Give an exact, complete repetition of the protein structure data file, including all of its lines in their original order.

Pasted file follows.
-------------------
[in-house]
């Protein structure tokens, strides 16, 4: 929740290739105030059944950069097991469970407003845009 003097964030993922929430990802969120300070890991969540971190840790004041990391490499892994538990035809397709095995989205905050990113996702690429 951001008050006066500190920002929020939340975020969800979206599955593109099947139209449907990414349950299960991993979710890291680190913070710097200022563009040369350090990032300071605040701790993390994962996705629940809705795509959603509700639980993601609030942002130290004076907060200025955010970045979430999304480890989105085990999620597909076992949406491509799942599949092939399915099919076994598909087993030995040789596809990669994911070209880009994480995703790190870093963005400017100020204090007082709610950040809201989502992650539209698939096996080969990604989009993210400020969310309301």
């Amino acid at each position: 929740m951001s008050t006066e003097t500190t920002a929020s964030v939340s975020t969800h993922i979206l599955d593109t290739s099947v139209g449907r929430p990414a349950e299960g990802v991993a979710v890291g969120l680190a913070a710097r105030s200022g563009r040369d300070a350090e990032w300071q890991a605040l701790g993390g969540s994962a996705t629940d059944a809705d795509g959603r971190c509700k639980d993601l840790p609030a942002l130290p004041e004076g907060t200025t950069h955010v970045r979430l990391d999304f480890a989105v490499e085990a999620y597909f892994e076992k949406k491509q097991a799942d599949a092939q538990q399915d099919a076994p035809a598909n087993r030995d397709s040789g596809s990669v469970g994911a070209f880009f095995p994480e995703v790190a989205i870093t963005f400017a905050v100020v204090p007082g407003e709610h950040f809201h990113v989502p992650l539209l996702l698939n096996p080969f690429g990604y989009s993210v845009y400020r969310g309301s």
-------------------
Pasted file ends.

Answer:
[in-house]
């Protein structure tokens, strides 16, 4: 929740290739105030059944950069097991469970407003845009 003097964030993922929430990802969120300070890991969540971190840790004041990391490499892994538990035809397709095995989205905050990113996702690429 951001008050006066500190920002929020939340975020969800979206599955593109099947139209449907990414349950299960991993979710890291680190913070710097200022563009040369350090990032300071605040701790993390994962996705629940809705795509959603509700639980993601609030942002130290004076907060200025955010970045979430999304480890989105085990999620597909076992949406491509799942599949092939399915099919076994598909087993030995040789596809990669994911070209880009994480995703790190870093963005400017100020204090007082709610950040809201989502992650539209698939096996080969990604989009993210400020969310309301």
């Amino acid at each position: 929740m951001s008050t006066e003097t500190t920002a929020s964030v939340s975020t969800h993922i979206l599955d593109t290739s099947v139209g449907r929430p990414a349950e299960g990802v991993a979710v890291g969120l680190a913070a710097r105030s200022g563009r040369d300070a350090e990032w300071q890991a605040l701790g993390g969540s994962a996705t629940d059944a809705d795509g959603r971190c509700k639980d993601l840790p609030a942002l130290p004041e004076g907060t200025t950069h955010v970045r979430l990391d999304f480890a989105v490499e085990a999620y597909f892994e076992k949406k491509q097991a799942d599949a092939q538990q399915d099919a076994p035809a598909n087993r030995d397709s040789g596809s990669v469970g994911a070209f880009f095995p994480e995703v790190a989205i870093t963005f400017a905050v100020v204090p007082g407003e709610h950040f809201h990113v989502p992650l539209l996702l698939n096996p080969f690429g990604y989009s993210v845009y400020r969310g309301s």